The Shure M57 is a dynamic mic, which means it doesn’t require any form of external power. There’s no need for batteries, or ‘phantom power’ from the audio interface or mixer. This does make the signal a little lower than a condenser mic, which is powered to increase the volume.
Connecting the Shure SM57
The SM57 uses an XLR cable to connect directly to an audio interface or mixer. XLR are the standard connectors on all professional studio equipment. They’re ‘balanced’, which means the cables are shielded from interference and carry a higher signal than unbalanced cables.
If your audio interface or mixer has 1/4″ jack inputs, you’ll need a cable with an XLR connector on one end, and a 1/4″ jack on the other, like this. Keeping cable lengths to a minimum is good practice to maintain the best signal.
The Shure SM57 design and build
The design of the Shure SM57 is simple and durable, with no unnecessary bells and whistles. The integrated pneumatic shock mount reduces bumps and stand noise for live use.
The SM57 is an end-address mic, with a smooth cylindrical metal body. The internal cartridge and the grille are connected as part of an integral resonator/grille assembly.
Inside it uses the same dynamic capsule as the SM58. But in place of the SM58’s bulb-shaped grille and built-in pop filter, is a shorter flatter grille. The reduced size makes it easier to get the SM57 closer to instruments, reducing feedback on stage, and adding to the proximity effect.
Shure have a long history of making mics that cope well with the rough and tumble of touring, and the SM57 is no exception – it’s known for being close to indestructible. A quick youtube search will bring up many videos of people doing their best to destroy it – smashing it with a hammer, dunking it in water, or even running it over with a car.
Shure SM57 Dimensions and Weight
The Shure SM57 is small, portable, and has a nicely balanced weight to it.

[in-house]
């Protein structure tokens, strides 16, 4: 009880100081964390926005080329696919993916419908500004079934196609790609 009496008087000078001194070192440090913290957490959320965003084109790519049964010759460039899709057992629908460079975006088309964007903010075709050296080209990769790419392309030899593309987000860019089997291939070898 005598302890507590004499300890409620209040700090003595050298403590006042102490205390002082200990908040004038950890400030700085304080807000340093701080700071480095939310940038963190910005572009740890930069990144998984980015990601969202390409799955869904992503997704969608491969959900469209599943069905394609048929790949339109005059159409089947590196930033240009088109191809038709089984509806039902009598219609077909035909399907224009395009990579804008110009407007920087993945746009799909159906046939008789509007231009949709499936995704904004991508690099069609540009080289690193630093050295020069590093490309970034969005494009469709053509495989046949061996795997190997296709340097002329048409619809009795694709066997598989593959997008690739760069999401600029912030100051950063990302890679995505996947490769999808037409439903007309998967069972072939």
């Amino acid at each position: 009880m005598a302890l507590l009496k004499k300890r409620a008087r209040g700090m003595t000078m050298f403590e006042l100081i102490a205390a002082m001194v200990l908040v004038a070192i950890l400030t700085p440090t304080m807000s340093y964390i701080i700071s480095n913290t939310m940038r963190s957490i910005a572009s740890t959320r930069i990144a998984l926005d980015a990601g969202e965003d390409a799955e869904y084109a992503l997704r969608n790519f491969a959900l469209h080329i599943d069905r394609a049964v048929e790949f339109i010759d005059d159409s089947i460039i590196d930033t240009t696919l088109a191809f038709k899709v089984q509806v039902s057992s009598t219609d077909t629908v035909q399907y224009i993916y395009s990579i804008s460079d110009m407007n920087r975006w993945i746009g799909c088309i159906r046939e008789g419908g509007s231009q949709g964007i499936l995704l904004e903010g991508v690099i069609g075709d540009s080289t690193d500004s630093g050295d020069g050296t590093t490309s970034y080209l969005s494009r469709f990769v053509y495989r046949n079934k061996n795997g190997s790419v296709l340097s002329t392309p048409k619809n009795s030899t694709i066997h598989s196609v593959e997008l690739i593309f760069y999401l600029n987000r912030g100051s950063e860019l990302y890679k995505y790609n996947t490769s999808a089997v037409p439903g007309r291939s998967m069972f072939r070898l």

- 157mm (1 1/4 inch) length
- 32mm (6 3/16 inch) head width
- 23mm (29/32 inch) end width
0.284 kg (0.625 lbs)
Shure SM57 Frequency range
The Shure SM57 has a frequency response of 40 Hz to 15 kHz. There’s a slight peak in the bass around 200 Hz – handy for recording guitar cabinets, toms or spoken word. Below 40 Hz the frequency continues to drop away, keeping your recording free of low frequnecy rumble.
There’s a small dip between around 300 to 600Hz which helps reduce muddiness in the low mids. Above this the response remains fairly flat, until a presence boost from around 3kHz up to 6kHz. This is what makes the SM57 great for capturing the ‘snap’ of a snare, or the ‘twang’ of a guitar. From around 9kHz upwards the response slowly falls away, with very little sensitivity above 15kHz.
Inevitably, the top-end of the SM57 isn’t as bright as many studio condenser mics. By comparison, the Rode NT1-A extends all the way up to 20kHz. But the reduced top-end does have its advantages – you’ll pick up less room ambience and subdue the shrill highs of a harsh instrument.
SM57 Sensitivity and Impedance
The SM57 has a cardioid polar pattern, which is great at rejecting noise from the front and sides. I tested the pickup pattern on my voice by slowly rotating the microphone as I spoke. I found that as soon as I was side on, at 90° to the mic, the sensitivity dropped dramatically. This stayed consistent around the rear of the microphone, as well as on the other side.
The SM57 has a low sensitivity rating of -56 dBV, which is useful for a number of reasons. Low sensitivity mics are generally much better at rejecting room noise. With the SM57, I found that as I moved more than about 2ft away from the mic it picked up far less of my voice. This is a godsend for anyone recording in noisy, or untreated rooms. Also great for avoiding bleed if you’re miking up a few different instruments.
The Shure SM57 can also cope with really loud sounds. Depending on the frequency, the max SPL ranges from 150db to 190db, all of which is way louder than even the loudest guitar amp. In most settings, nothing is too loud for this mic.